Many tax-focused JDs also work at accounting and consulting firms that provide tax services. These tax advisers commonly perform planning and compliance work and, as a result, are essential parts of a client’s team of advisers. However, tax JDs working at accounting or consulting firms in the United States can provide tax advice but may not practice law. As a result, the drafting of contracts or other legal documents that effectuate the results of planning work is generally not done at accounting or consulting firms.
Tax lawyers handle tax controversies (both civil and criminal) on behalf of the government, respond to ruling requests from taxpayers, and assist with drafting regulations and other administrative guidance, among other responsibilities. Tax lawyers also serve as Tax Court judges or clerks for such judges. Also, tax lawyers assist with drafting tax legislation (e.g., working in the Office of Legislative Counsel), serve as experts for various legislative committees (e.g., for the House Committee on Ways and Means), and work on the staff of individual legislators. There are opportunities for JDs to pursue some of these careers, particularly in controversy and legislative/regulatory policy/drafting, at both the federal level and the state and local government level.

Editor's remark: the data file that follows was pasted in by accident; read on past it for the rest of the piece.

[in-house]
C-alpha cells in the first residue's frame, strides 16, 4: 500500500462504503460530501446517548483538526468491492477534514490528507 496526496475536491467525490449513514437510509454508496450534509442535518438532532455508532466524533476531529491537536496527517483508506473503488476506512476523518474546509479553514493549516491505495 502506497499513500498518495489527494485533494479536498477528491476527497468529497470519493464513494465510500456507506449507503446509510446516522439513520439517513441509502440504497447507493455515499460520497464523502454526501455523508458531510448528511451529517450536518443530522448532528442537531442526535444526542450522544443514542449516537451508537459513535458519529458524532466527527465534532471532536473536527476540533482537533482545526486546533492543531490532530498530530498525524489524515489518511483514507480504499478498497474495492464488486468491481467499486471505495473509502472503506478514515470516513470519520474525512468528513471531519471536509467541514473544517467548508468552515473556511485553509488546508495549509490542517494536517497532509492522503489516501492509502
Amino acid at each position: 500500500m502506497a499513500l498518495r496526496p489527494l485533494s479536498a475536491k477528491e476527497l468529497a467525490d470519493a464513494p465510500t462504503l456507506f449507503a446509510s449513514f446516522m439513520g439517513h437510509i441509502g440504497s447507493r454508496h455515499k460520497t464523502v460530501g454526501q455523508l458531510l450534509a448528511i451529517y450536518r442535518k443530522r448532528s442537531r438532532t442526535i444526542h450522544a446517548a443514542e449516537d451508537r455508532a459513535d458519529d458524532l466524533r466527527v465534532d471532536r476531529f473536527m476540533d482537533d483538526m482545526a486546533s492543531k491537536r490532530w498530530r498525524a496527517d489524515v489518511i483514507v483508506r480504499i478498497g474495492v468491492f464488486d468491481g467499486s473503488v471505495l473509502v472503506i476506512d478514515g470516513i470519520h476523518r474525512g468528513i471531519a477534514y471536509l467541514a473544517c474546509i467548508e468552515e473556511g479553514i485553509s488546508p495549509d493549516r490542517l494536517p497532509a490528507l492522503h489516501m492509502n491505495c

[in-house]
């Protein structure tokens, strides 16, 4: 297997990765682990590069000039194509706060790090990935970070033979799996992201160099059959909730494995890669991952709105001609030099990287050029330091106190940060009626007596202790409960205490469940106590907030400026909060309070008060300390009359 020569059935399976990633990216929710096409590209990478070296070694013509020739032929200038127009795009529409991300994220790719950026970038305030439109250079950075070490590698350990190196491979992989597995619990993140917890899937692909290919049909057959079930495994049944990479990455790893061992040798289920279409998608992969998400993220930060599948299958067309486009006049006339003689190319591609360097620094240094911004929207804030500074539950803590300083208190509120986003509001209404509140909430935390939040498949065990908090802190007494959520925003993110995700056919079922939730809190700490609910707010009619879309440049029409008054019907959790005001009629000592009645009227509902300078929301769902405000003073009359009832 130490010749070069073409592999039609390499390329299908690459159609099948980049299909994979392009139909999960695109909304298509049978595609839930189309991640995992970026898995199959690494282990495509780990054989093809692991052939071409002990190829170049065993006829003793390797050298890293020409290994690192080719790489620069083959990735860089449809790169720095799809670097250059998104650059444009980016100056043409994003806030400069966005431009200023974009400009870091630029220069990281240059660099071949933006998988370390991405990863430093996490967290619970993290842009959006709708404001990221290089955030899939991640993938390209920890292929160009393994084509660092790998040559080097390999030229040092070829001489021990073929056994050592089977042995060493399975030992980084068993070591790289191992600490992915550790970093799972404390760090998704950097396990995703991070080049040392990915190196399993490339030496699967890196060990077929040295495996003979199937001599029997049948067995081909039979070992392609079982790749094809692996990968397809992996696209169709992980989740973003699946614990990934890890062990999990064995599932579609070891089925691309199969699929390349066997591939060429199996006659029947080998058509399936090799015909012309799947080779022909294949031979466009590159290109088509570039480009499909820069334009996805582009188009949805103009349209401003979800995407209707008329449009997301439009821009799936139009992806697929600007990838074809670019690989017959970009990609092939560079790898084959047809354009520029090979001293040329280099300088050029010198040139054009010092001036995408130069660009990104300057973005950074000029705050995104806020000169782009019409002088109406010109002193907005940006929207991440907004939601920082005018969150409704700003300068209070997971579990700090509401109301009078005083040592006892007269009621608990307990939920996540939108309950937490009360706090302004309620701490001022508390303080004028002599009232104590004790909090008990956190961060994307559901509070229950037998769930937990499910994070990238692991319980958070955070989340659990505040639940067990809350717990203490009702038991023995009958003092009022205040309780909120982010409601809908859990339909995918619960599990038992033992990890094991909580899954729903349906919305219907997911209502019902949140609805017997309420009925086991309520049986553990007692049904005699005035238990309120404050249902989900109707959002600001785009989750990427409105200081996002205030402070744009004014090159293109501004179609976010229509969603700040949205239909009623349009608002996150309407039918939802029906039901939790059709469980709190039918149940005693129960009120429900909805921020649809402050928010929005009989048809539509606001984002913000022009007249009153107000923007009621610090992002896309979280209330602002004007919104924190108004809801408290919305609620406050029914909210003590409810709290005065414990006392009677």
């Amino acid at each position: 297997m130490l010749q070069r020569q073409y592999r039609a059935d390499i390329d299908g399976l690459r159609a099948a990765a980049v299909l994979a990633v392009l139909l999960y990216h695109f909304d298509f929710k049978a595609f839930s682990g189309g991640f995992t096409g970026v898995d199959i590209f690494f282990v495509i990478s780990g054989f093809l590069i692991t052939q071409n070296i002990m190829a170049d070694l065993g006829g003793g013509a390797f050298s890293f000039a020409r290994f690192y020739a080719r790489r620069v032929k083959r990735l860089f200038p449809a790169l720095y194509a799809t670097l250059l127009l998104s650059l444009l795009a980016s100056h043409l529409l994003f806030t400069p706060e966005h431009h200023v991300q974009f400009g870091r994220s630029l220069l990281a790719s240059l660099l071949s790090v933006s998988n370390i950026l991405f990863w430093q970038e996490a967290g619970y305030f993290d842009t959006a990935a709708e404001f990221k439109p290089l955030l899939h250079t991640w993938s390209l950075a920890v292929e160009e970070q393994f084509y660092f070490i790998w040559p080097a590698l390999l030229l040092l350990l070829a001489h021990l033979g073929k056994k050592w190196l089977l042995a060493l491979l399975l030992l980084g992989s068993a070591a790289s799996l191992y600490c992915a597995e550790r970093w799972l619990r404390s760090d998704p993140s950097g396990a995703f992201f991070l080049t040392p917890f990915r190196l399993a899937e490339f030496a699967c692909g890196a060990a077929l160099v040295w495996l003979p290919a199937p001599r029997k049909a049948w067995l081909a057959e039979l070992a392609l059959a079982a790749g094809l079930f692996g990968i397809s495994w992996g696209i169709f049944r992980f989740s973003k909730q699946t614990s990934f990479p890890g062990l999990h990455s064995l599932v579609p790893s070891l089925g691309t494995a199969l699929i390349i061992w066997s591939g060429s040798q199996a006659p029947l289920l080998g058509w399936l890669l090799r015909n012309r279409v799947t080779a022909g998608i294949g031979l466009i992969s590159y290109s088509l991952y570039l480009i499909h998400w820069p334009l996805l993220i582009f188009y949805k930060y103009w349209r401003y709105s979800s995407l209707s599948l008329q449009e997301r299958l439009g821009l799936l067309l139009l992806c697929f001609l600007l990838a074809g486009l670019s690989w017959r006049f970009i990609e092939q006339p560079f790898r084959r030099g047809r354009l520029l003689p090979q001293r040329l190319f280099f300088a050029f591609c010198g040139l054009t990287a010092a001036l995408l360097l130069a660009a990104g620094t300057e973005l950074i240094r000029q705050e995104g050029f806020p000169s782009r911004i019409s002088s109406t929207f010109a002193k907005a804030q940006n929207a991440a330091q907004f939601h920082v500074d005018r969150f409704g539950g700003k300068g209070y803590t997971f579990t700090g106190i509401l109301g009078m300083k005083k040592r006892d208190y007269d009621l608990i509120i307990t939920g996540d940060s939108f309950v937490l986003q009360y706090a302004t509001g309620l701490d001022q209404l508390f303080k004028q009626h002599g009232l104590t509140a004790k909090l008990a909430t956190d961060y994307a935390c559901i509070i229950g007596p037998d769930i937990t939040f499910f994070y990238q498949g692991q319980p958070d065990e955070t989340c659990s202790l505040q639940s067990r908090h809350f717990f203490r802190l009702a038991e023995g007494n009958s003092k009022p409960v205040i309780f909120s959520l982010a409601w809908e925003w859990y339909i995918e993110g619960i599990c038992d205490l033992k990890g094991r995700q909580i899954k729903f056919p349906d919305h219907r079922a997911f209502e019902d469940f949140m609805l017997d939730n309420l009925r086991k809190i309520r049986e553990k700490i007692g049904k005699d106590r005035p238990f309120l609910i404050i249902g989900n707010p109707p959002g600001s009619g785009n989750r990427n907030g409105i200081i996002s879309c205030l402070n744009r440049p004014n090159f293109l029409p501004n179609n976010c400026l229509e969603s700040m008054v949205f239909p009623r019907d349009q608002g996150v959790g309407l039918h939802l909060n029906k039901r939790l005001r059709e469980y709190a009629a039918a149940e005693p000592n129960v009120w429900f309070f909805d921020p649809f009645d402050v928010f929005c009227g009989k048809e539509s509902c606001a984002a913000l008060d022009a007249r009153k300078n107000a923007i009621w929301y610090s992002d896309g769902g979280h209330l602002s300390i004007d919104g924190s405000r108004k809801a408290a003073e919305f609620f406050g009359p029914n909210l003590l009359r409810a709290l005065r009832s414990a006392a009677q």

Tax lawyers may also work in-house at for-profit or non-profit organizations. In-house work may involve a combination of planning, compliance, and controversy work. In most companies, tax professionals work in a tax department that reports to a chief financial officer. Still, some in-house tax lawyers may work in a legal department led by the company’s general counsel. Entry into in-house tax positions is typically limited to experienced tax professionals. Thus, most tax-interested law school graduates work for at least a few years at a law firm, accounting or consulting firm, or in government before moving to an in-house position.